|This article is about 1946 edition. You may be looking for After 1950 edition.|
Responsible for the completion of illustrations for "Thomas the Tank Engine", Reginald Payne was used by Edmund Ward in place of William Middleton, who had proved largely inadequate to the task in the eyes of the author.
Reginald Payne slavishly followed the Reverend W. Awdry's sketches in order to complete the quota. Like the mistakes of Middleton before him, he had set another character's appearance for the duration - Thomas. Originally based on a child's toy of a different appearance, the artist instead made Thomas into an E2 0-6-0 tank engine of the Southern region. Content with this, Awdry allowed it to continue on.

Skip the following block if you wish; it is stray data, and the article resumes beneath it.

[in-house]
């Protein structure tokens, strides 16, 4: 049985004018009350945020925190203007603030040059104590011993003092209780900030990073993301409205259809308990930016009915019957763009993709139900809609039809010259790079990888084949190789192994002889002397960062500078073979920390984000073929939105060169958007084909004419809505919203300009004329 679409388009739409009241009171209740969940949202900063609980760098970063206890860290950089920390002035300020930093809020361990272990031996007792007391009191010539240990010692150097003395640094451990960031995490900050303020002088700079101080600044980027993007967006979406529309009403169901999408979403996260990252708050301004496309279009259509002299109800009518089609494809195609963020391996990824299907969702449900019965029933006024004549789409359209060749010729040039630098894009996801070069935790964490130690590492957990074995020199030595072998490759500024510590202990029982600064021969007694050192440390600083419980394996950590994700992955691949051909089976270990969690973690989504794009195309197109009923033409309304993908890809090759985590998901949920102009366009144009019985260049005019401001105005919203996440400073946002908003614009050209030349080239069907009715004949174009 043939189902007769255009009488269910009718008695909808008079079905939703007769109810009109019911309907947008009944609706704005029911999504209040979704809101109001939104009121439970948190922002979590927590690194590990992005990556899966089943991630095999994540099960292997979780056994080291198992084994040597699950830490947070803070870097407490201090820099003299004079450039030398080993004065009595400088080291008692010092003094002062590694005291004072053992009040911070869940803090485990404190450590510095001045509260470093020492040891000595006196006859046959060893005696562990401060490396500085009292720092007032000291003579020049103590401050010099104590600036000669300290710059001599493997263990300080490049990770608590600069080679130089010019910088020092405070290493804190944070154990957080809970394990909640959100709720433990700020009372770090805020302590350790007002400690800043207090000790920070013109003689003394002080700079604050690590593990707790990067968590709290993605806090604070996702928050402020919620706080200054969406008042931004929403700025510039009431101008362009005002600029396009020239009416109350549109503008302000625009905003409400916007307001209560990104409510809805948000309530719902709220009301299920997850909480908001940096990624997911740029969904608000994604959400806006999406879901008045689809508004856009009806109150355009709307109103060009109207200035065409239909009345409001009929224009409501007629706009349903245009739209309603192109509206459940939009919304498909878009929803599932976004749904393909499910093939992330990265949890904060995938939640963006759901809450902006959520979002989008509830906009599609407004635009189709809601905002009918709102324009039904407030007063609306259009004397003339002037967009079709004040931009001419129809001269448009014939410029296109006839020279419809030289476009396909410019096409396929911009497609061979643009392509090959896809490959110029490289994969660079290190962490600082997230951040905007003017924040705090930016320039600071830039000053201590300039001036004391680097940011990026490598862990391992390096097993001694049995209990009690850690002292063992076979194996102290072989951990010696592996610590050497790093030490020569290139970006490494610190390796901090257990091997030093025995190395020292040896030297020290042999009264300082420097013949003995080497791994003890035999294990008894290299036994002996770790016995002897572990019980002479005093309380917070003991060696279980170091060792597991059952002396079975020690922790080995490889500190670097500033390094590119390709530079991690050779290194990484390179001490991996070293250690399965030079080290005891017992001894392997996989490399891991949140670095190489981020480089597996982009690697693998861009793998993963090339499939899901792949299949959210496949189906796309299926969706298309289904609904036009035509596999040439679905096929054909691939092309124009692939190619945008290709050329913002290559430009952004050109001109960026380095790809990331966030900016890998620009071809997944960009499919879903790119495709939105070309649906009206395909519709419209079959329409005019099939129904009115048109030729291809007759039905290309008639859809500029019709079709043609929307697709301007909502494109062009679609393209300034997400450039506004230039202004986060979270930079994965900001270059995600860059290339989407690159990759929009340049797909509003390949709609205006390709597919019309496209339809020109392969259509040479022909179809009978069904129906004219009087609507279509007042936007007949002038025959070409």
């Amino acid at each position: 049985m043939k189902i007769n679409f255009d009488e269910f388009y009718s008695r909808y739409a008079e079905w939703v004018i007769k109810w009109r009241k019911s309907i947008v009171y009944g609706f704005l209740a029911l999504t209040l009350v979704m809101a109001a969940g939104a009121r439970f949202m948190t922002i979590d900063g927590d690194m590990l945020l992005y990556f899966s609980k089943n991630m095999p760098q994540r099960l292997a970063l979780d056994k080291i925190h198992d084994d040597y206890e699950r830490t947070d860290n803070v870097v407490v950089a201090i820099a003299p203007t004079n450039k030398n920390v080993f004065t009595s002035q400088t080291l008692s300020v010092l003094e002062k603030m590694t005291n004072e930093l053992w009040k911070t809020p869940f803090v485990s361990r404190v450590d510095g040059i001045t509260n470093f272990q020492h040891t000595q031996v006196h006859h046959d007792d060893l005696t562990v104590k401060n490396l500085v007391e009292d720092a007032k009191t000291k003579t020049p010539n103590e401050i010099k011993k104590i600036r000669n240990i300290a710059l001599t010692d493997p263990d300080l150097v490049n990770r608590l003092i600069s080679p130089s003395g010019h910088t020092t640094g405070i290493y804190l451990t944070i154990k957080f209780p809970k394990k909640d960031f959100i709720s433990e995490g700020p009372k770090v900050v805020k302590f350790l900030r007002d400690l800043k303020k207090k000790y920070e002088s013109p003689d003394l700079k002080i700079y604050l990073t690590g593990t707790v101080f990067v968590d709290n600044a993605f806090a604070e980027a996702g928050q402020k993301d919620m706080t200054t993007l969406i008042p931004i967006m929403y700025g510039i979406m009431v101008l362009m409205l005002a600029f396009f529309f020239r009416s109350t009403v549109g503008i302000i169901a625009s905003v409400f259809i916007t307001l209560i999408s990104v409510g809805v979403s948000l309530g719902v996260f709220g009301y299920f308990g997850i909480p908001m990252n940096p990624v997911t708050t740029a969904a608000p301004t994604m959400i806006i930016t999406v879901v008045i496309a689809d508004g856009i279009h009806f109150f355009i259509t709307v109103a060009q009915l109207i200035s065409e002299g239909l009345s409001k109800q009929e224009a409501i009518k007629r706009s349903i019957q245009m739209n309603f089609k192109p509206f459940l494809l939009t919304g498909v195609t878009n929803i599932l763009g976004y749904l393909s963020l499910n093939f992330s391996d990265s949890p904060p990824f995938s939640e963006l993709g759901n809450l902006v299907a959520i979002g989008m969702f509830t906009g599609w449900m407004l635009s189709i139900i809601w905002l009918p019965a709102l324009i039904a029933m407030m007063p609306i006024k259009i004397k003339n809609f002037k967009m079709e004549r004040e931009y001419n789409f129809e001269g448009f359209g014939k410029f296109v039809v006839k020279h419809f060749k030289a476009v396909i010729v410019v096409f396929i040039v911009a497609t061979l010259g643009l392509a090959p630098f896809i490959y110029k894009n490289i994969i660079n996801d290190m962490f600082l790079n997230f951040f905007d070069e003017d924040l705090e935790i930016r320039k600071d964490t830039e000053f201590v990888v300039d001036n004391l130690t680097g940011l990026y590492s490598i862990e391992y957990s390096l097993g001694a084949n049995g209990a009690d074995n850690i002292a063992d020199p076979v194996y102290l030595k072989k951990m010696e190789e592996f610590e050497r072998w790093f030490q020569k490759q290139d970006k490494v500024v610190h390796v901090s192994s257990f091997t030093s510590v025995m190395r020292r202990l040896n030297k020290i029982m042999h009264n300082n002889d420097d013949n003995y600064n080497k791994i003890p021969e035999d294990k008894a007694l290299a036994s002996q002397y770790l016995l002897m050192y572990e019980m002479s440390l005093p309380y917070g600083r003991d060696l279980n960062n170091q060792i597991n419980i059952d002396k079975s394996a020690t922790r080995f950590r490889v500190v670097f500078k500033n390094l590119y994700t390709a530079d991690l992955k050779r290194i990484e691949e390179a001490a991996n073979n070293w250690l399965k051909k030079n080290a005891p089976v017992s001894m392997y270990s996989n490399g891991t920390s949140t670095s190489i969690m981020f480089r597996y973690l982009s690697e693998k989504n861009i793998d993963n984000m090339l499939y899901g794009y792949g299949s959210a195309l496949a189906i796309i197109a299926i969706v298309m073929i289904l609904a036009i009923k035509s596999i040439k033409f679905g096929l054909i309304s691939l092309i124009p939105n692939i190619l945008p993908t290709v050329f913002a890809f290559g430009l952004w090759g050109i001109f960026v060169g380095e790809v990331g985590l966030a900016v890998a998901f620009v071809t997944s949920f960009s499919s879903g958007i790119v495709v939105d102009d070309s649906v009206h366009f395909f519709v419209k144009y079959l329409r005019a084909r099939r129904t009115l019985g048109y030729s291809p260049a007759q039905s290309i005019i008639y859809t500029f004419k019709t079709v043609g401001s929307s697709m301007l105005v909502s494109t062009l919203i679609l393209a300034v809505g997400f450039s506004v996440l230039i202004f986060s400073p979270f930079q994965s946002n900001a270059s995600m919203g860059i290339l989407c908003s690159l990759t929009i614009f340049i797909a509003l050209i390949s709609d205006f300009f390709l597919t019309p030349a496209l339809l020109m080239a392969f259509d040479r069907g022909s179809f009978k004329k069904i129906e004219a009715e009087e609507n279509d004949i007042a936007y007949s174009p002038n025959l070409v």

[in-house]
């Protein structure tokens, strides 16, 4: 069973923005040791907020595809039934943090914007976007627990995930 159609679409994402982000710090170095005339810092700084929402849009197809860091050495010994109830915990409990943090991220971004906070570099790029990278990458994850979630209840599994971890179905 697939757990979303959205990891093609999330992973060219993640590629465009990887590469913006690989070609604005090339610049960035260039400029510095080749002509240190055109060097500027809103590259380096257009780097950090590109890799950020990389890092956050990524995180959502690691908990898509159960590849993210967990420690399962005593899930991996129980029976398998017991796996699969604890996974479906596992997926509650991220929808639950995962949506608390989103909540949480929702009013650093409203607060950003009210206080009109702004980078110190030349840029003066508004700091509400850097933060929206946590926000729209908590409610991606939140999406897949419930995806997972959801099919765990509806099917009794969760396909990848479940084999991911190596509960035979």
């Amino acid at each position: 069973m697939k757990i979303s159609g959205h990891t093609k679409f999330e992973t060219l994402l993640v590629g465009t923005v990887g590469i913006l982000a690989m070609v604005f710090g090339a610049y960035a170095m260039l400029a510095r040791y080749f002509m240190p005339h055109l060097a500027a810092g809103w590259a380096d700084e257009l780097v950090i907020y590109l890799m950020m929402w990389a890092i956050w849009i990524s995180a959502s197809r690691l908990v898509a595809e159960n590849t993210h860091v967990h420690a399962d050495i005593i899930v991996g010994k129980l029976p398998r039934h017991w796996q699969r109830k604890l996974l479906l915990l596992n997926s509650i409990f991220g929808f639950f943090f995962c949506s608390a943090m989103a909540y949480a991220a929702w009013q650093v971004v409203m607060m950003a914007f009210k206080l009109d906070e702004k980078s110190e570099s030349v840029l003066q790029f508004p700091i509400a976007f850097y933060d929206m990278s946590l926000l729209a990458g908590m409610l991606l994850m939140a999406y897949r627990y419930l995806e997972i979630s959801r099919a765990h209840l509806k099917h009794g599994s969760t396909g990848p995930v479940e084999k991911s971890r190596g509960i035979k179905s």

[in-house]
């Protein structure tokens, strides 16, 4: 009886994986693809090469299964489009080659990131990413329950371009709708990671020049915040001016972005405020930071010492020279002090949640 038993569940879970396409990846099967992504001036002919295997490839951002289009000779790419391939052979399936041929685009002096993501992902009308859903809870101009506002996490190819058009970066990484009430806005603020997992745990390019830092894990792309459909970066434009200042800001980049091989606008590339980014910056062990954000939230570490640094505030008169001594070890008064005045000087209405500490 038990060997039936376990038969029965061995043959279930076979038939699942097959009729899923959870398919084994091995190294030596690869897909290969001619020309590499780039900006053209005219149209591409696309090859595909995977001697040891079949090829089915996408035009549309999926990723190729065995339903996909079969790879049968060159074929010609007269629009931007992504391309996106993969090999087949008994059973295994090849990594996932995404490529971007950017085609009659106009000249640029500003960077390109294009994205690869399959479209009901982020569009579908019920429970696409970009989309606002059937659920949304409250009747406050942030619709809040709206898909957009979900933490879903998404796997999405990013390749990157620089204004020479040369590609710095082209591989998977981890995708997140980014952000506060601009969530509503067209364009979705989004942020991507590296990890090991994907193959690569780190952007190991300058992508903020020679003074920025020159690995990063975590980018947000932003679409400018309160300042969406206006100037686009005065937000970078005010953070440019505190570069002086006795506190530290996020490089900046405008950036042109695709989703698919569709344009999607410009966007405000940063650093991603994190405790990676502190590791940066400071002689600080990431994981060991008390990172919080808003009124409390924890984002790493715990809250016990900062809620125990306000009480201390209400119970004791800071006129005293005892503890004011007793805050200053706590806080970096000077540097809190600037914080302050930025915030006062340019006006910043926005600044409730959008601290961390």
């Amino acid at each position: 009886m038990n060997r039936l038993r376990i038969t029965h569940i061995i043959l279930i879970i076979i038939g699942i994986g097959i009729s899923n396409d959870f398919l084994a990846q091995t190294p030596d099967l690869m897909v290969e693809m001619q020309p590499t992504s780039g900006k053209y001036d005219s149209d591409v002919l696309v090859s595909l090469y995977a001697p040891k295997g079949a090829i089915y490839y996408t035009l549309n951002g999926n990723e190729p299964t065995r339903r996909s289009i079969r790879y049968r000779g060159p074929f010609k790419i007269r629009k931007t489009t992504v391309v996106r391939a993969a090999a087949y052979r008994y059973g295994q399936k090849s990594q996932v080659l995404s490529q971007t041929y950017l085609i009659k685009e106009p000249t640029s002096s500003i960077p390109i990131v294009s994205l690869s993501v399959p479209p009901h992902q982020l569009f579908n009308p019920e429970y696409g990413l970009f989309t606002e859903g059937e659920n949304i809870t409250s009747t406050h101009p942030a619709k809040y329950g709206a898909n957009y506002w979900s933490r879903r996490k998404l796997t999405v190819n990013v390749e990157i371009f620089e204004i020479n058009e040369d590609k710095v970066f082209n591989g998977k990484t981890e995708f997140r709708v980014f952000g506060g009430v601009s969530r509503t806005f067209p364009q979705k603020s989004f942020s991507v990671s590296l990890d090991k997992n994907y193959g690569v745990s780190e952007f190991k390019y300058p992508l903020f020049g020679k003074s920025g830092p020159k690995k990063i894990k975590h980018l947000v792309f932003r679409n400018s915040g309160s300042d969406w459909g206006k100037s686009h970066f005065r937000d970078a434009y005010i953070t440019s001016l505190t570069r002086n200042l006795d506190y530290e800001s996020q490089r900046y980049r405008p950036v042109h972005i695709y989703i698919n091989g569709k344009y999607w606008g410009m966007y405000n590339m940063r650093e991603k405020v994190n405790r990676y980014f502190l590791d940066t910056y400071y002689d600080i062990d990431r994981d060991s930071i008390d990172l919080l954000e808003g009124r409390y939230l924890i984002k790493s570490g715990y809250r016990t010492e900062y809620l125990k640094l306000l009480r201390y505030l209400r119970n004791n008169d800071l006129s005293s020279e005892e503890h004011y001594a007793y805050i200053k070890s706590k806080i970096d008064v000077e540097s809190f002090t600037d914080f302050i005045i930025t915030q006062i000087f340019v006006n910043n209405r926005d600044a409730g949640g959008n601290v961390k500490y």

Payne's illustrations were more bold and eye-catching to the reader than the previous book, and he's very much responsible today for creating the most famous illustrations of the entire series, as well as his hand in creating an iconic character. Sadly, he went not credited for it - much like William Middleton before him - and continues to do so. Nevertheless, Awdry found himself very satisfied with the standard of work set by Payne, despite inaccuracies in terms of point work and track, which they hoped to improve for new editions of the book. These were "improved" by C. Reginald Dalby in 1950 for a new edition of the book. The artist was due to be asked back for James the Red Engine, but unfortunately Payne had suffered a nervous breakdown following issues in the Admiralty and could not resume his duties effectively.